Chinese officials admitted Wednesday that they are struggling to provide food and other necessities to the besieged residents of Xi’an, who have reported food shortages and sought help on social media.
• Read also: New restrictions in China after the outbreak
The city’s 13 million residents – famous for the burial terracotta army of China’s first emperor – have been delivered to their homes since last Thursday, with the right to go out only once every three days for supplies.
But the containment was tightened on Monday, with many Xi’an residents being ordered to leave their homes only to test for the virus.
On Tuesday, many asked for help on social media, access to food and other necessities, and some said their apartment complex would not let them out.
City officials acknowledged during a press conference on Wednesday that the “lack of staff and logistical and distributive difficulties” had led to disruptions in the supply of residents.
Xi’an official, Qin Jianfeng, told reporters that the local government has mobilized companies to ramp up distributions, with executives overseeing wholesale markets and supermarkets.
“We are doing our best to help solve the staff problem and issue vehicle passes that ensure basic necessities are provided,” he said.
However, some still struggle to provide food for themselves. “How do we live? What do we eat?” one user wrote on the Weibo micro-blogging platform. “A few days ago, we could go out once to buy groceries, but that got cancelled… All online grocery apps are either out of delivery or out of delivery range,” he lamented.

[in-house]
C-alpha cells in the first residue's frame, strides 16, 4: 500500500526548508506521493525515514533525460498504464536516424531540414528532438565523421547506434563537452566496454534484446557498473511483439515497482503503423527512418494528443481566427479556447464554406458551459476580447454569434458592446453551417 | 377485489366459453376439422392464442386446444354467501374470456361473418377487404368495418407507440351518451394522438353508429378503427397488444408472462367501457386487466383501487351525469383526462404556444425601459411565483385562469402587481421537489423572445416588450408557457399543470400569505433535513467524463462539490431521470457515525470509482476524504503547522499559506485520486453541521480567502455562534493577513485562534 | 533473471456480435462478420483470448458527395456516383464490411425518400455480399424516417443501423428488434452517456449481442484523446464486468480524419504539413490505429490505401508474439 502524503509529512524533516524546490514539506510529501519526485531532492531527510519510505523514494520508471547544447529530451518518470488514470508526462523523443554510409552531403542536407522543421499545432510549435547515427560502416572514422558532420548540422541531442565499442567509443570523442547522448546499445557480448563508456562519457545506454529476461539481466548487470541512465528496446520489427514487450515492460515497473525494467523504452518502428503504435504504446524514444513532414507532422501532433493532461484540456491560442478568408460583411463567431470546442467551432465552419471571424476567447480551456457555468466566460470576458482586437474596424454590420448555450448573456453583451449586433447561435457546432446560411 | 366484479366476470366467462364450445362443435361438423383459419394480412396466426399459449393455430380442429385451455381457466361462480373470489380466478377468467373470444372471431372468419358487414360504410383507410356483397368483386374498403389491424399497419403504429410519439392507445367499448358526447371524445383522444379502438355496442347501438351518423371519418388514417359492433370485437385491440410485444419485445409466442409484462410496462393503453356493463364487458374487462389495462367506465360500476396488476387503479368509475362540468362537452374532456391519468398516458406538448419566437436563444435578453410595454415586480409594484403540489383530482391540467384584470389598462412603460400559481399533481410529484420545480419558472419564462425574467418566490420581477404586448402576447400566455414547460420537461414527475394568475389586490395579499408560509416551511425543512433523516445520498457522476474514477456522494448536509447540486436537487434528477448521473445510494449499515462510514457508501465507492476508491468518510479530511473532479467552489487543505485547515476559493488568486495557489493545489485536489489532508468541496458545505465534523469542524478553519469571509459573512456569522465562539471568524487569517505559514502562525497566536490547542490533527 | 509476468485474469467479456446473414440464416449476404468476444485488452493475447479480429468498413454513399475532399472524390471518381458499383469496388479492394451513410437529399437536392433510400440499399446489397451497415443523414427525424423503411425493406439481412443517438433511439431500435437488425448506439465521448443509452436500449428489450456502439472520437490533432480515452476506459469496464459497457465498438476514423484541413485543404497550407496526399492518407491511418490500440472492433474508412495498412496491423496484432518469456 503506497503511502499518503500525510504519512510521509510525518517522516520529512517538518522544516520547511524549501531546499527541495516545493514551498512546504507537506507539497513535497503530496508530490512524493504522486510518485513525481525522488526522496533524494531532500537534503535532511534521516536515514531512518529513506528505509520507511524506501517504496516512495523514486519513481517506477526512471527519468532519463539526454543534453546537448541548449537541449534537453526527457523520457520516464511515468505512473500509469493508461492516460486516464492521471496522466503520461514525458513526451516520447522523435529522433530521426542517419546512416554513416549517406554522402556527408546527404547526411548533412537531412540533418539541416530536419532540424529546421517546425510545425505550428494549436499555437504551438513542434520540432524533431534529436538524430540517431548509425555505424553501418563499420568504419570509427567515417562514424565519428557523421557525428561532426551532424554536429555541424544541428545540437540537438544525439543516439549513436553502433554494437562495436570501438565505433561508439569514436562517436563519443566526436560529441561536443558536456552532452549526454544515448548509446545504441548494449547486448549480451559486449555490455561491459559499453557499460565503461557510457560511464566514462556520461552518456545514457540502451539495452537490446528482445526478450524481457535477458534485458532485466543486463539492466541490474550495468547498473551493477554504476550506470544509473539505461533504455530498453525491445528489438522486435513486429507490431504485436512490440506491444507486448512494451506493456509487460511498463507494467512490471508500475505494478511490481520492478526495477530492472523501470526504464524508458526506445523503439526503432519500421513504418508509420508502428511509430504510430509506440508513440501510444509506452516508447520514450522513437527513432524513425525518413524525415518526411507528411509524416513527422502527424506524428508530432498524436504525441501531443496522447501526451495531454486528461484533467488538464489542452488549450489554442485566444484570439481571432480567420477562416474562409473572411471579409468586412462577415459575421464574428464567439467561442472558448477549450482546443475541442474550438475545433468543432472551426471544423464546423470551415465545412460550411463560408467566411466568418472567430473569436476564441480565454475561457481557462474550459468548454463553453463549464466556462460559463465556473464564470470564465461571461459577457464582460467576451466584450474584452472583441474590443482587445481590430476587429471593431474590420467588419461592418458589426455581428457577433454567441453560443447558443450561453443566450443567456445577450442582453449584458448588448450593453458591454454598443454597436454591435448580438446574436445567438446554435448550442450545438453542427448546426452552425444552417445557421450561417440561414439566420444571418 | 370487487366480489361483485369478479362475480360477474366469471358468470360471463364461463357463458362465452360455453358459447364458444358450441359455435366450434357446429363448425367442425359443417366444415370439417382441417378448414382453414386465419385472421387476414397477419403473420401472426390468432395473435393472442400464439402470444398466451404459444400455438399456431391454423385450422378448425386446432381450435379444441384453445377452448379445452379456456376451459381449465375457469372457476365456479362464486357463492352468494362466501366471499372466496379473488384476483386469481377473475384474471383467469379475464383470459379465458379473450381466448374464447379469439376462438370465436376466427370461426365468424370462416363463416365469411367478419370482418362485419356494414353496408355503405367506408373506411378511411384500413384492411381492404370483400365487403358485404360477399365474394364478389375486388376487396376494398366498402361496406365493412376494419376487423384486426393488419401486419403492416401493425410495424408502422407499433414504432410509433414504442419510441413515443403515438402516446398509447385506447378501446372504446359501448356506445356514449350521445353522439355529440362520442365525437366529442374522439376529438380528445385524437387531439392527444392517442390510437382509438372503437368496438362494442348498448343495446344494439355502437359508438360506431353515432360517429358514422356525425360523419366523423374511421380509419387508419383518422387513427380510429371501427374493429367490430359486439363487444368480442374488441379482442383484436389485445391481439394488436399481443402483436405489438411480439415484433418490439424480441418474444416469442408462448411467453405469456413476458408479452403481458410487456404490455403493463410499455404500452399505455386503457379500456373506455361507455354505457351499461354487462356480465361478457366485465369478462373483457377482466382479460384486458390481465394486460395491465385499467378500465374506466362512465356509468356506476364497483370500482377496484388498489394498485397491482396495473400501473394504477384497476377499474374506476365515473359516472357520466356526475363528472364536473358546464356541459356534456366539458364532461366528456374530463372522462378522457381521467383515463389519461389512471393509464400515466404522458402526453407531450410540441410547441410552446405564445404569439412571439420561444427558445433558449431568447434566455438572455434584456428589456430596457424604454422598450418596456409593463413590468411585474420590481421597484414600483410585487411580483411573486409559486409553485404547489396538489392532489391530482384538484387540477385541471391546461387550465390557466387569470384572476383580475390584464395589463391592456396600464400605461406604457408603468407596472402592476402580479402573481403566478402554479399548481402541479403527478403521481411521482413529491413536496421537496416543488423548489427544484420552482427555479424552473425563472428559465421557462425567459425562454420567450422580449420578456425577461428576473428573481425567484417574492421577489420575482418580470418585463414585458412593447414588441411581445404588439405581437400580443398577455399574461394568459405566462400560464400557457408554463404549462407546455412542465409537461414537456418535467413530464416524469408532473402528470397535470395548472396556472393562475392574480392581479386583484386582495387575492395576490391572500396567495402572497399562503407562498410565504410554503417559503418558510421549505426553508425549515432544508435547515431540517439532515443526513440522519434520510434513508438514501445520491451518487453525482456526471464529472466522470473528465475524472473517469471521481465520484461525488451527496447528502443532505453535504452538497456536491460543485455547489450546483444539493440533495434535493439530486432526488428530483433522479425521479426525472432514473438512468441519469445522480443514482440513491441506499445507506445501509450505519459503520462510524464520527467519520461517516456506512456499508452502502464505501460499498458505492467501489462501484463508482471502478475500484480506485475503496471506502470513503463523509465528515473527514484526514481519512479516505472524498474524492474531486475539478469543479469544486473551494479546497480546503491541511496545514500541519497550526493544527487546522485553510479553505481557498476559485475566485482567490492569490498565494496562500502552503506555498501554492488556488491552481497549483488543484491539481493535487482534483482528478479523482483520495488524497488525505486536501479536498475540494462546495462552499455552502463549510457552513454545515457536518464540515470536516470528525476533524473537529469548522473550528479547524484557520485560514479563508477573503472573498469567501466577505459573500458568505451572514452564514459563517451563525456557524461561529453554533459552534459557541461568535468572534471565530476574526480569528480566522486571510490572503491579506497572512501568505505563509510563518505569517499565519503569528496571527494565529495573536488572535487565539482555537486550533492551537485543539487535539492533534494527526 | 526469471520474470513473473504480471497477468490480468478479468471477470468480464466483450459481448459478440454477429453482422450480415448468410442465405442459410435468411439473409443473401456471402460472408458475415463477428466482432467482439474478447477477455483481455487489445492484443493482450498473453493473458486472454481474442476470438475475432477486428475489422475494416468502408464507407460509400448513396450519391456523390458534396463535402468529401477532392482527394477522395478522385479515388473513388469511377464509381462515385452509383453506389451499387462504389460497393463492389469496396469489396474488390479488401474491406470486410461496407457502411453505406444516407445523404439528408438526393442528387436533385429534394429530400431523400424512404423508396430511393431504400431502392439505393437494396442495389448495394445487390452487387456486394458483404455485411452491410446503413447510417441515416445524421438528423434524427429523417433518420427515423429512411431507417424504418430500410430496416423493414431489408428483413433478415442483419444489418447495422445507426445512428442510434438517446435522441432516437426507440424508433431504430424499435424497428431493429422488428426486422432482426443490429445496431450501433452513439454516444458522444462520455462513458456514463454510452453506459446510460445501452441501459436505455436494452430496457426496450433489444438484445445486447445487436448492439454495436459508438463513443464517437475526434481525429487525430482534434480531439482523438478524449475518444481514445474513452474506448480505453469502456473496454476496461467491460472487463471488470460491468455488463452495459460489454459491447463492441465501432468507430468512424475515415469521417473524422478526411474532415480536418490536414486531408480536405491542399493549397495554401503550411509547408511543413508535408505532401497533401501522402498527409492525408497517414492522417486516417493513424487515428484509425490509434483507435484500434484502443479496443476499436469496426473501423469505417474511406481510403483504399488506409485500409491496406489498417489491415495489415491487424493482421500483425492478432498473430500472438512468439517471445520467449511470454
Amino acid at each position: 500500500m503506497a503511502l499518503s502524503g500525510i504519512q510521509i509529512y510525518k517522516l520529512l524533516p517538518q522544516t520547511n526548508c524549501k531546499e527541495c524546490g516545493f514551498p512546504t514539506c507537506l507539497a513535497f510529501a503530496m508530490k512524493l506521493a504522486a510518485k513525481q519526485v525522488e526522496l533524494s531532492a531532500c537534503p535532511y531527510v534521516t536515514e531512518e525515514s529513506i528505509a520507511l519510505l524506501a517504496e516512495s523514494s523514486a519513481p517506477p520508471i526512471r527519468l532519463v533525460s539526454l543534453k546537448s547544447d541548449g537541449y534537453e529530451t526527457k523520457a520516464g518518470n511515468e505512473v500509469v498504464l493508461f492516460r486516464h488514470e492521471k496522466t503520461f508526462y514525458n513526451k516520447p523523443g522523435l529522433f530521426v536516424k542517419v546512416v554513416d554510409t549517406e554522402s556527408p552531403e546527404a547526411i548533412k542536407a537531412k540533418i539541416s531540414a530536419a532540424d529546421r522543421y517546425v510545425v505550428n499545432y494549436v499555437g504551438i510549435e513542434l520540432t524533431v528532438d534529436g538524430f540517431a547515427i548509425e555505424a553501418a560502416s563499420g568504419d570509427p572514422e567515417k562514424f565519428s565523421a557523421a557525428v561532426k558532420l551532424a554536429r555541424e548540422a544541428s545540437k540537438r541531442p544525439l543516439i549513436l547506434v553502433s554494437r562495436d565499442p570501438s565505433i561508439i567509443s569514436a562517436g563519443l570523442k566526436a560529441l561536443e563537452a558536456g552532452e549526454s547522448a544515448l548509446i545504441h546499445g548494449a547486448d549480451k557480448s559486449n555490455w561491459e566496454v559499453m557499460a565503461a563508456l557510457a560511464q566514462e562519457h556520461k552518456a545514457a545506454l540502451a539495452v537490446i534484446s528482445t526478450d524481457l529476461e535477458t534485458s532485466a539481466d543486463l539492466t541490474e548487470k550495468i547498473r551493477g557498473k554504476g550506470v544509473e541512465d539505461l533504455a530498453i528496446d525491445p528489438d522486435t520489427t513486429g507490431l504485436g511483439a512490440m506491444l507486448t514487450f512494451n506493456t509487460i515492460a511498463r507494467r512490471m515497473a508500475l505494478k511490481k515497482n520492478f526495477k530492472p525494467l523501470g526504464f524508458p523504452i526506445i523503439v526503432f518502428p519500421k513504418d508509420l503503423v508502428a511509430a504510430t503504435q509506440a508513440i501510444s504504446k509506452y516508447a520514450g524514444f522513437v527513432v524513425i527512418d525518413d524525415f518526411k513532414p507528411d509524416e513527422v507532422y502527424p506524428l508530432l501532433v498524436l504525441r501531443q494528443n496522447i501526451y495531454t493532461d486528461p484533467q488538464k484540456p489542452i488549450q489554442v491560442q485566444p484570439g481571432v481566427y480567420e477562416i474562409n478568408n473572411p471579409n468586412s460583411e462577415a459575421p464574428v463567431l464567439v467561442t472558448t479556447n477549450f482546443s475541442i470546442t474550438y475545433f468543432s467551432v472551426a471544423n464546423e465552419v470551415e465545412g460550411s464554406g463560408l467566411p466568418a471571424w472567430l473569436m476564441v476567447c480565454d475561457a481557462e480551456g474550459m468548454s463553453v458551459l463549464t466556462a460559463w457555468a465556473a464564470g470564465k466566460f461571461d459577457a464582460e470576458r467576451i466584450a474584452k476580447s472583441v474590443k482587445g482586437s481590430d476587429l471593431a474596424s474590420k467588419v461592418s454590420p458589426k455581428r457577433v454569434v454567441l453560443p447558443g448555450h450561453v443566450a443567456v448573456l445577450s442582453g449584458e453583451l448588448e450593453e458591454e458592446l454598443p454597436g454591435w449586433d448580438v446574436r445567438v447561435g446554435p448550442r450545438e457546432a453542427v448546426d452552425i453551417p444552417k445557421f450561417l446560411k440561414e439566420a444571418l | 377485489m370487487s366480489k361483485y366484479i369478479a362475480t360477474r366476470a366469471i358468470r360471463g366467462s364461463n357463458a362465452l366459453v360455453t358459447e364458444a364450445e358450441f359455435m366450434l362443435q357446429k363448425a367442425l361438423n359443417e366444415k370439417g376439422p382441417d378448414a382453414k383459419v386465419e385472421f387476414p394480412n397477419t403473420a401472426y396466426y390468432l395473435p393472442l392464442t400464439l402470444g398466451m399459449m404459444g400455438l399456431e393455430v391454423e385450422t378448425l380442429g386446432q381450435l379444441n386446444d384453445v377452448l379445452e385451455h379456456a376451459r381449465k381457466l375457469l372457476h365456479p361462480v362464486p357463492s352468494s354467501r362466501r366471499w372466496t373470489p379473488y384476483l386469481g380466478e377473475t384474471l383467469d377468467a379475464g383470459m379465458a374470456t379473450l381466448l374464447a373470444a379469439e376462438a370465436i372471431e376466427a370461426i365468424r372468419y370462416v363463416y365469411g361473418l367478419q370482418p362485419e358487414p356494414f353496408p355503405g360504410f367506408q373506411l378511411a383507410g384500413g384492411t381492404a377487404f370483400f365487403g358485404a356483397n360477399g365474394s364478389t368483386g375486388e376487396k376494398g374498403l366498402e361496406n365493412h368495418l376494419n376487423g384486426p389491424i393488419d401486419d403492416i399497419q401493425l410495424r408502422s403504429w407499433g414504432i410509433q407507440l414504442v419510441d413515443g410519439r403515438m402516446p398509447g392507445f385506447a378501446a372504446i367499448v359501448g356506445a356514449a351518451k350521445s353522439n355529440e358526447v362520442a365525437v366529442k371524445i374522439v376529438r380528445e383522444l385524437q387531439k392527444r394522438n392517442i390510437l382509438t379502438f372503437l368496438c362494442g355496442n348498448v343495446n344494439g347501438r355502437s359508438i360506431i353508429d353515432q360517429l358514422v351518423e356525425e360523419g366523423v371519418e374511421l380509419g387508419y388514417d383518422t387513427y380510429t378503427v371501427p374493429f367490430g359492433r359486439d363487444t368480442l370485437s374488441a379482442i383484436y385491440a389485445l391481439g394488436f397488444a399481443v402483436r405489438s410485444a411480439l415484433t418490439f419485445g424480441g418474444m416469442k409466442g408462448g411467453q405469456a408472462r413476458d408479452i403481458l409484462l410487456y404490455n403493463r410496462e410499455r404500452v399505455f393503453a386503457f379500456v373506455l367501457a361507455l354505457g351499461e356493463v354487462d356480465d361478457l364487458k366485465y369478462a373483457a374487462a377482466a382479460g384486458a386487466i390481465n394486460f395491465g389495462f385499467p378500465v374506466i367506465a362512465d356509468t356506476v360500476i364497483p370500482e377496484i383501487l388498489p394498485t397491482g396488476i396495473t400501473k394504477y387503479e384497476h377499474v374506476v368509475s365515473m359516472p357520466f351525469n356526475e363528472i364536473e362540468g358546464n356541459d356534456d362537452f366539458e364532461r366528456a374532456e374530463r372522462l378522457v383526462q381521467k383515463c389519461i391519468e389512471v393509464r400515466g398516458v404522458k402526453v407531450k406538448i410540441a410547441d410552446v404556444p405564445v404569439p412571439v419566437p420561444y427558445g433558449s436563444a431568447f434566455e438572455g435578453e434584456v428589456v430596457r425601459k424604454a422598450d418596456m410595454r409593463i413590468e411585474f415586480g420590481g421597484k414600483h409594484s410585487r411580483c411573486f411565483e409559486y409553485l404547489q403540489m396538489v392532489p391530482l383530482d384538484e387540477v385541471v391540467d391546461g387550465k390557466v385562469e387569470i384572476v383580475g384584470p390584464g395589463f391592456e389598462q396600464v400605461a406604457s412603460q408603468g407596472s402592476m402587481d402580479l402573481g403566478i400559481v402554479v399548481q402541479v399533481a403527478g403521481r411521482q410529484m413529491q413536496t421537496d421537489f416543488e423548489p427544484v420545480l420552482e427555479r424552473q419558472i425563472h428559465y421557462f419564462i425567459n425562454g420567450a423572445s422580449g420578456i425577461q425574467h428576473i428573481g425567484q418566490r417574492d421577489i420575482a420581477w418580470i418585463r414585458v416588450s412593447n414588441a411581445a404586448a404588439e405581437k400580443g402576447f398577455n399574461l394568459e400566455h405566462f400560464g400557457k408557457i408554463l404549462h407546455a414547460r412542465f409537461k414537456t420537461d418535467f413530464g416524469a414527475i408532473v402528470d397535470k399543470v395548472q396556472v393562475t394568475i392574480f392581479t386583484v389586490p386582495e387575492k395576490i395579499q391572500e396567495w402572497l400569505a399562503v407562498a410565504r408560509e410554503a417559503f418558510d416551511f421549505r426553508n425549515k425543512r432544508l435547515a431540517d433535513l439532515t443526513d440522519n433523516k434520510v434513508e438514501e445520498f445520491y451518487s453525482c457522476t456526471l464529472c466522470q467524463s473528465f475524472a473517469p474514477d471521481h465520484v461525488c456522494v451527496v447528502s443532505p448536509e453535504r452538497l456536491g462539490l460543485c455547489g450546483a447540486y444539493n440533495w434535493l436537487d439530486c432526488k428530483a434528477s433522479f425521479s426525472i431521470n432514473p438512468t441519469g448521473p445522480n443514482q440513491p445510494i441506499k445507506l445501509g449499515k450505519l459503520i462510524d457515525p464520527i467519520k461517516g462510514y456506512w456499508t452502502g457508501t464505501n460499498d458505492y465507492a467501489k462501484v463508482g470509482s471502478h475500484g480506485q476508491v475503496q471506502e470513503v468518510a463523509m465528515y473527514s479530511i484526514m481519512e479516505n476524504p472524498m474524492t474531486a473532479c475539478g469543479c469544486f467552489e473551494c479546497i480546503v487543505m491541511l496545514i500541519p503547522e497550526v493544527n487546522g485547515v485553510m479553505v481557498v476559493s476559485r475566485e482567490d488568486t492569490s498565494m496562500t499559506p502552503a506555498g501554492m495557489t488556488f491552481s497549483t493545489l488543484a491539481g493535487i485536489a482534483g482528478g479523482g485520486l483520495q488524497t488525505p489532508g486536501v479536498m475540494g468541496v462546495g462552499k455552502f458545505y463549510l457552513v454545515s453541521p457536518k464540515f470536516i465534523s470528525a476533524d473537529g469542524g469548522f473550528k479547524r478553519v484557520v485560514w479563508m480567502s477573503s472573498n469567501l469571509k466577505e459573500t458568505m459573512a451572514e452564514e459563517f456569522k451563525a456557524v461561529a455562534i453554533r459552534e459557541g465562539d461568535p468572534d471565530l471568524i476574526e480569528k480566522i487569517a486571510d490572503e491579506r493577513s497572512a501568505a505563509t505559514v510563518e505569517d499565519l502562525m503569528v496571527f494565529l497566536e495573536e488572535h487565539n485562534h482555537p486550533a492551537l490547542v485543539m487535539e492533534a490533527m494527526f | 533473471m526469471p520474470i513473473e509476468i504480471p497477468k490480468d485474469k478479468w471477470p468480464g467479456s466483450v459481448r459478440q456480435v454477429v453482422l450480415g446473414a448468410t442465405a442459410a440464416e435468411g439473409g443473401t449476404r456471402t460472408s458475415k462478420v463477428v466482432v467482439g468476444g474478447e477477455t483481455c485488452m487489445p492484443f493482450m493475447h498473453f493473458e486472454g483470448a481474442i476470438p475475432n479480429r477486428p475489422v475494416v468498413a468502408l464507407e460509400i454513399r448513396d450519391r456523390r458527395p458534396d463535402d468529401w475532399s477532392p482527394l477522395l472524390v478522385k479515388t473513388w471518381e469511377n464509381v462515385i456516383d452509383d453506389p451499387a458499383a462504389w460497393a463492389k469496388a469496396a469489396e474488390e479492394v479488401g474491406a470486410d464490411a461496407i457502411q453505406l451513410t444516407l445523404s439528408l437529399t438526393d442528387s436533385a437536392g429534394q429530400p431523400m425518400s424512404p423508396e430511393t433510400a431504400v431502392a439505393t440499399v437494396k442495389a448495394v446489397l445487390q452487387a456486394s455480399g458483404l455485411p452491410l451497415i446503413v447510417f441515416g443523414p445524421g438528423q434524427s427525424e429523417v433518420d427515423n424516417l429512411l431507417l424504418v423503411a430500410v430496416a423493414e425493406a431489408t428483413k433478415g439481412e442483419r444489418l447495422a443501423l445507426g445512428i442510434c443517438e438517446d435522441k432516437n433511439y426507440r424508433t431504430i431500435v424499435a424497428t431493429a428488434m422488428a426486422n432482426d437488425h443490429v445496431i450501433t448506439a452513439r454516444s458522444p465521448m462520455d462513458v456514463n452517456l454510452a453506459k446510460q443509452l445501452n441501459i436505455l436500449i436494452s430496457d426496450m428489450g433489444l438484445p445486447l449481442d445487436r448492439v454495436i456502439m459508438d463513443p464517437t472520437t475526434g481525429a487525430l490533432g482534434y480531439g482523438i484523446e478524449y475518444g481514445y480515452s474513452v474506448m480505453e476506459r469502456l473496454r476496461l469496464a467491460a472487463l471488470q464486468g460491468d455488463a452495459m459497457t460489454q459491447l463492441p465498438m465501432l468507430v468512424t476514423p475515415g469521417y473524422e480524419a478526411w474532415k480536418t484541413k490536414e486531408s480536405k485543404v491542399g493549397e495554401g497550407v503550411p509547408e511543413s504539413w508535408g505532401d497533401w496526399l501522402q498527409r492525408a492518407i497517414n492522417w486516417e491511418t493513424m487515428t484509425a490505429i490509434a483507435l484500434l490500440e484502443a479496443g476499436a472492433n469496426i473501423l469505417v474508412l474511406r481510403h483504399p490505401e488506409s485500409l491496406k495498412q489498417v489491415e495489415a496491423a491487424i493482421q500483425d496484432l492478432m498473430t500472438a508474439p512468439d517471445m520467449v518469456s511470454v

The authorities said earlier that supplies remained stable.
Beijing has adopted a “zero COVID” strategy involving strict border restrictions and targeted closures since the virus first emerged in the center of the country in late 2019.
The city of Xi’an has recorded more than 960 cases since December 9, which is low compared to the epidemic outbreak in Europe or the United States, for example, but has led to these strict control measures being taken as part of its “no-COVID policy”.
And local media said that the authorities arrested at least seven people in the city for trying to bypass quarantine, disrupt the system and spread rumours.
The outbreak comes as Beijing prepares to receive thousands of foreign visitors for the Winter Olympics in February.
“Evil thinker. Music scholar. Hipster-friendly communicator. Bacon geek. Amateur internet enthusiast. Introvert.”